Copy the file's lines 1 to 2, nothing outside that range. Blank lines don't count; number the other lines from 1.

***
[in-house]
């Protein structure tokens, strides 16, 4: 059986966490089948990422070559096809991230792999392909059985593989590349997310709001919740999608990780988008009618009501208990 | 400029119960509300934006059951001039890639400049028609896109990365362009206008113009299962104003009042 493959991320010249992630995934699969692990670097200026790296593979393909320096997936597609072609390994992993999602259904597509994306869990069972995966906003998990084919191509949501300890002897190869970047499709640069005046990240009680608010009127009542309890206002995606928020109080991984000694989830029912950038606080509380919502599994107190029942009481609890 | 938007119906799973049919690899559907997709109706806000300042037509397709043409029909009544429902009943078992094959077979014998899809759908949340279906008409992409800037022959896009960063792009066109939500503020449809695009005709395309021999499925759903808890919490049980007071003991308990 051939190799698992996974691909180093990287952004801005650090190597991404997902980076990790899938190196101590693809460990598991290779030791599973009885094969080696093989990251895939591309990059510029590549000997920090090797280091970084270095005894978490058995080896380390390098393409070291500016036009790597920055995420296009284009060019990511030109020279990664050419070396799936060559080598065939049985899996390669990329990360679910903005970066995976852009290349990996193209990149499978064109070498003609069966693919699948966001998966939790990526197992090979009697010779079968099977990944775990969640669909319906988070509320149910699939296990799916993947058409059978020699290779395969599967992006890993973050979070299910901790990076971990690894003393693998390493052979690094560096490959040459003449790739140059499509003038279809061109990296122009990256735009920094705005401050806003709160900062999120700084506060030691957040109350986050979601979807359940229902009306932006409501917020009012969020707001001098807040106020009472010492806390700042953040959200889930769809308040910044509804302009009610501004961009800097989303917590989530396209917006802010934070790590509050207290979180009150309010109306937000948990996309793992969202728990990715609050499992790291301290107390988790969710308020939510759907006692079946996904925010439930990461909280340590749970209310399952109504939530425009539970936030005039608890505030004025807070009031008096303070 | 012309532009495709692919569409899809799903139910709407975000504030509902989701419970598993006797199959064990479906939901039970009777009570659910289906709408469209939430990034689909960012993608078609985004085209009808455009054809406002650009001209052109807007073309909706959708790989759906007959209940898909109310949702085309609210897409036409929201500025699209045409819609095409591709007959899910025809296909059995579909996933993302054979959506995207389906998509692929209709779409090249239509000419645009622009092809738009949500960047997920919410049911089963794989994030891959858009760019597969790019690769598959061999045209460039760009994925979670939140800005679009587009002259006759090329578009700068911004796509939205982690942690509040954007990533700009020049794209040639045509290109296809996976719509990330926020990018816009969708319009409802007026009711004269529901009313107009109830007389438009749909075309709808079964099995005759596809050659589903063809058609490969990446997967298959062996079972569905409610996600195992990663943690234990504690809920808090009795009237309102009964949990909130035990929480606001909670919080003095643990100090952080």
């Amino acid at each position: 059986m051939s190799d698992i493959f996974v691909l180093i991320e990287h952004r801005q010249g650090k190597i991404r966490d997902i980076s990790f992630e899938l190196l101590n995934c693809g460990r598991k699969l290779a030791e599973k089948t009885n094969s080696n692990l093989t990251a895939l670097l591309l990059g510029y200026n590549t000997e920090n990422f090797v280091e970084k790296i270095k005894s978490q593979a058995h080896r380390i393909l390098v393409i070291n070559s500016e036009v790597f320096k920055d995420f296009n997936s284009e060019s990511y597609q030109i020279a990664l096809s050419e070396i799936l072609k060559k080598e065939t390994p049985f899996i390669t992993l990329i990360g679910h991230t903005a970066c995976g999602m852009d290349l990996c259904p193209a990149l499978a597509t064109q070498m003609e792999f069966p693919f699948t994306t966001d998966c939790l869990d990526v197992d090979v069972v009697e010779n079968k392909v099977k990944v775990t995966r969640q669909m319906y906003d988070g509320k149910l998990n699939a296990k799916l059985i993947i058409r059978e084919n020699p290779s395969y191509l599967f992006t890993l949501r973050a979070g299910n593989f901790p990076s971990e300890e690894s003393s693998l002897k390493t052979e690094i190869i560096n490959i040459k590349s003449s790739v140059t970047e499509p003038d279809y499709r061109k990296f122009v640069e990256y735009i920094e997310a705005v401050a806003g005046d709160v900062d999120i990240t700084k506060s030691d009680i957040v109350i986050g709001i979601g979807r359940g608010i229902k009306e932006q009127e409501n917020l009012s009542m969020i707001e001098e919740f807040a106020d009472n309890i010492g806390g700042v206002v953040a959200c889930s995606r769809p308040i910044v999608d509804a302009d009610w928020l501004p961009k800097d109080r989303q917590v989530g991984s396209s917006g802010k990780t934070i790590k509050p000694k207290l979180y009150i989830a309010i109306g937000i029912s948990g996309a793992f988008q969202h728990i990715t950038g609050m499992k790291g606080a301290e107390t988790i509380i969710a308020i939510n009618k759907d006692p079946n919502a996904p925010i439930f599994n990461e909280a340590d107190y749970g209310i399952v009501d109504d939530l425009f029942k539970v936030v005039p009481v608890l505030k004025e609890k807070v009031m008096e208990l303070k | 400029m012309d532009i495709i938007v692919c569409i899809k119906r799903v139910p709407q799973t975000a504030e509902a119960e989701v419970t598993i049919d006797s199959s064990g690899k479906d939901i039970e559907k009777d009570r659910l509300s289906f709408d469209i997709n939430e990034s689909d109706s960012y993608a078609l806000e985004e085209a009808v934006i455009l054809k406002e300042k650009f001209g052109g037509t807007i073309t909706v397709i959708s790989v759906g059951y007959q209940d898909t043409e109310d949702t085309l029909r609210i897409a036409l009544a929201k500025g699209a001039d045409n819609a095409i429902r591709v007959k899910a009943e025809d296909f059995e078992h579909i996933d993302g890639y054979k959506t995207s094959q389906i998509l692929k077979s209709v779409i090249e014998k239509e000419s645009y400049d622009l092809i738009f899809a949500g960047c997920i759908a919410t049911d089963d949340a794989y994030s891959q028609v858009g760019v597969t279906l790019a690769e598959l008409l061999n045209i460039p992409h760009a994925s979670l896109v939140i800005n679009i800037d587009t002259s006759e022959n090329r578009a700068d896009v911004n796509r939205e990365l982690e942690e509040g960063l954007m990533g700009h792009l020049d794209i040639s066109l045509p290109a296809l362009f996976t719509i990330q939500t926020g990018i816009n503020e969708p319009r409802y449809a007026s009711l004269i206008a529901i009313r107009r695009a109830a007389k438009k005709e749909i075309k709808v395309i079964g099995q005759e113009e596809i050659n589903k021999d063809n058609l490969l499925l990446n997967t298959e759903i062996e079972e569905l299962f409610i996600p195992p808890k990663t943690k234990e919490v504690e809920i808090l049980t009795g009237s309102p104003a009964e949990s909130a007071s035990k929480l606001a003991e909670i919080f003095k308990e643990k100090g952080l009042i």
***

[in-house]
């Protein structure tokens, strides 16, 4: 059986966490089948990422070559096809991230792999392909059985593989590349997310709001919740999608990780988008009618009501208990 | 400029119960509300934006059951001039890639400049028609896109990365362009206008113009299962104003009042 493959991320010249992630995934699969692990670097200026790296593979393909320096997936597609072609390994992993999602259904597509994306869990069972995966906003998990084919191509949501300890002897190869970047499709640069005046990240009680608010009127009542309890206002995606928020109080991984000694989830029912950038606080509380919502599994107190029942009481609890 | 938007119906799973049919690899559907997709109706806000300042037509397709043409029909009544429902009943078992094959077979014998899809759908949340279906008409992409800037022959896009960063792009066109939500503020449809695009005709395309021999499925759903808890919490049980007071003991308990 051939190799698992996974691909180093990287952004801005650090190597991404997902980076990790899938190196101590693809460990598991290779030791599973009885094969080696093989990251895939591309990059510029590549000997920090090797280091970084270095005894978490058995080896380390390098393409070291500016036009790597920055995420296009284009060019990511030109020279990664050419070396799936060559080598065939049985899996390669990329990360679910903005970066995976852009290349990996193209990149499978064109070498003609069966693919699948966001998966939790990526197992090979009697010779079968099977990944775990969640669909319906988070509320149910699939296990799916993947058409059978020699290779395969599967992006890993973050979070299910901790990076971990690894003393693998390493052979690094560096490959040459003449790739140059499509003038279809061109990296122009990256735009920094705005401050806003709160900062999120700084506060030691957040109350986050979601979807359940229902009306932006409501917020009012969020707001001098807040106020009472010492806390700042953040959200889930769809308040910044509804302009009610501004961009800097989303917590989530396209917006802010934070790590509050207290979180009150309010109306937000948990996309793992969202728990990715609050499992790291301290107390988790969710308020939510759907006692079946996904925010439930990461909280340590749970209310399952109504939530425009539970936030005039608890505030004025807070009031008096303070 | 012309532009495709692919569409899809799903139910709407975000504030509902989701419970598993006797199959064990479906939901039970009777009570659910289906709408469209939430990034689909960012993608078609985004085209009808455009054809406002650009001209052109807007073309909706959708790989759906007959209940898909109310949702085309609210897409036409929201500025699209045409819609095409591709007959899910025809296909059995579909996933993302054979959506995207389906998509692929209709779409090249239509000419645009622009092809738009949500960047997920919410049911089963794989994030891959858009760019597969790019690769598959061999045209460039760009994925979670939140800005679009587009002259006759090329578009700068911004796509939205982690942690509040954007990533700009020049794209040639045509290109296809996976719509990330926020990018816009969708319009409802007026009711004269529901009313107009109830007389438009749909075309709808079964099995005759596809050659589903063809058609490969990446997967298959062996079972569905409610996600195992990663943690234990504690809920808090009795009237309102009964949990909130035990929480606001909670919080003095643990100090952080």